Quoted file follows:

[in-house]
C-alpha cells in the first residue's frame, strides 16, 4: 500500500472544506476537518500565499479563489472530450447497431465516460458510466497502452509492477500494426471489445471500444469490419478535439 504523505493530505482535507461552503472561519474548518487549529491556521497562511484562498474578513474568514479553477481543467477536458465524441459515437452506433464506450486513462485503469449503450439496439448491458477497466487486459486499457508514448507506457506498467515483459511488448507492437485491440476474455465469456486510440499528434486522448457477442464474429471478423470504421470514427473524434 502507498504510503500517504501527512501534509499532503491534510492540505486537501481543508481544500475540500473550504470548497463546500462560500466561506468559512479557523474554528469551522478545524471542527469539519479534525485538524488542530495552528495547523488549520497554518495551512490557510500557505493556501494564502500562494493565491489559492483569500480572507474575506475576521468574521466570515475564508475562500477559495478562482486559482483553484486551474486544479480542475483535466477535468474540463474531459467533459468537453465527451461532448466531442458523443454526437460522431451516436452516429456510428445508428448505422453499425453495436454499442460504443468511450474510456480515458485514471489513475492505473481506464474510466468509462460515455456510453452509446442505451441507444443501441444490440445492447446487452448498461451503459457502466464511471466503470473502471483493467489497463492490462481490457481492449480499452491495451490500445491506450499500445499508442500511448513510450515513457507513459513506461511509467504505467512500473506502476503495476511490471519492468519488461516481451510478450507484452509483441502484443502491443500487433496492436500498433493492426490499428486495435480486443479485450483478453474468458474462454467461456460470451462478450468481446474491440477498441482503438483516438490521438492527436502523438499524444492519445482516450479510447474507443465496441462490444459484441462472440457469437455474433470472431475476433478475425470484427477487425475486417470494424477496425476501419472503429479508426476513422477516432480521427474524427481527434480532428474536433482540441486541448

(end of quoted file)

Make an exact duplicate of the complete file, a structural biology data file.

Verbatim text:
[in-house]
C-alpha cells in the first residue's frame, strides 16, 4: 500500500472544506476537518500565499479563489472530450447497431465516460458510466497502452509492477500494426471489445471500444469490419478535439 504523505493530505482535507461552503472561519474548518487549529491556521497562511484562498474578513474568514479553477481543467477536458465524441459515437452506433464506450486513462485503469449503450439496439448491458477497466487486459486499457508514448507506457506498467515483459511488448507492437485491440476474455465469456486510440499528434486522448457477442464474429471478423470504421470514427473524434 502507498504510503500517504501527512501534509499532503491534510492540505486537501481543508481544500475540500473550504470548497463546500462560500466561506468559512479557523474554528469551522478545524471542527469539519479534525485538524488542530495552528495547523488549520497554518495551512490557510500557505493556501494564502500562494493565491489559492483569500480572507474575506475576521468574521466570515475564508475562500477559495478562482486559482483553484486551474486544479480542475483535466477535468474540463474531459467533459468537453465527451461532448466531442458523443454526437460522431451516436452516429456510428445508428448505422453499425453495436454499442460504443468511450474510456480515458485514471489513475492505473481506464474510466468509462460515455456510453452509446442505451441507444443501441444490440445492447446487452448498461451503459457502466464511471466503470473502471483493467489497463492490462481490457481492449480499452491495451490500445491506450499500445499508442500511448513510450515513457507513459513506461511509467504505467512500473506502476503495476511490471519492468519488461516481451510478450507484452509483441502484443502491443500487433496492436500498433493492426490499428486495435480486443479485450483478453474468458474462454467461456460470451462478450468481446474491440477498441482503438483516438490521438492527436502523438499524444492519445482516450479510447474507443465496441462490444459484441462472440457469437455474433470472431475476433478475425470484427477487425475486417470494424477496425476501419472503429479508426476513422477516432480521427474524427481527434480532428474536433482540441486541448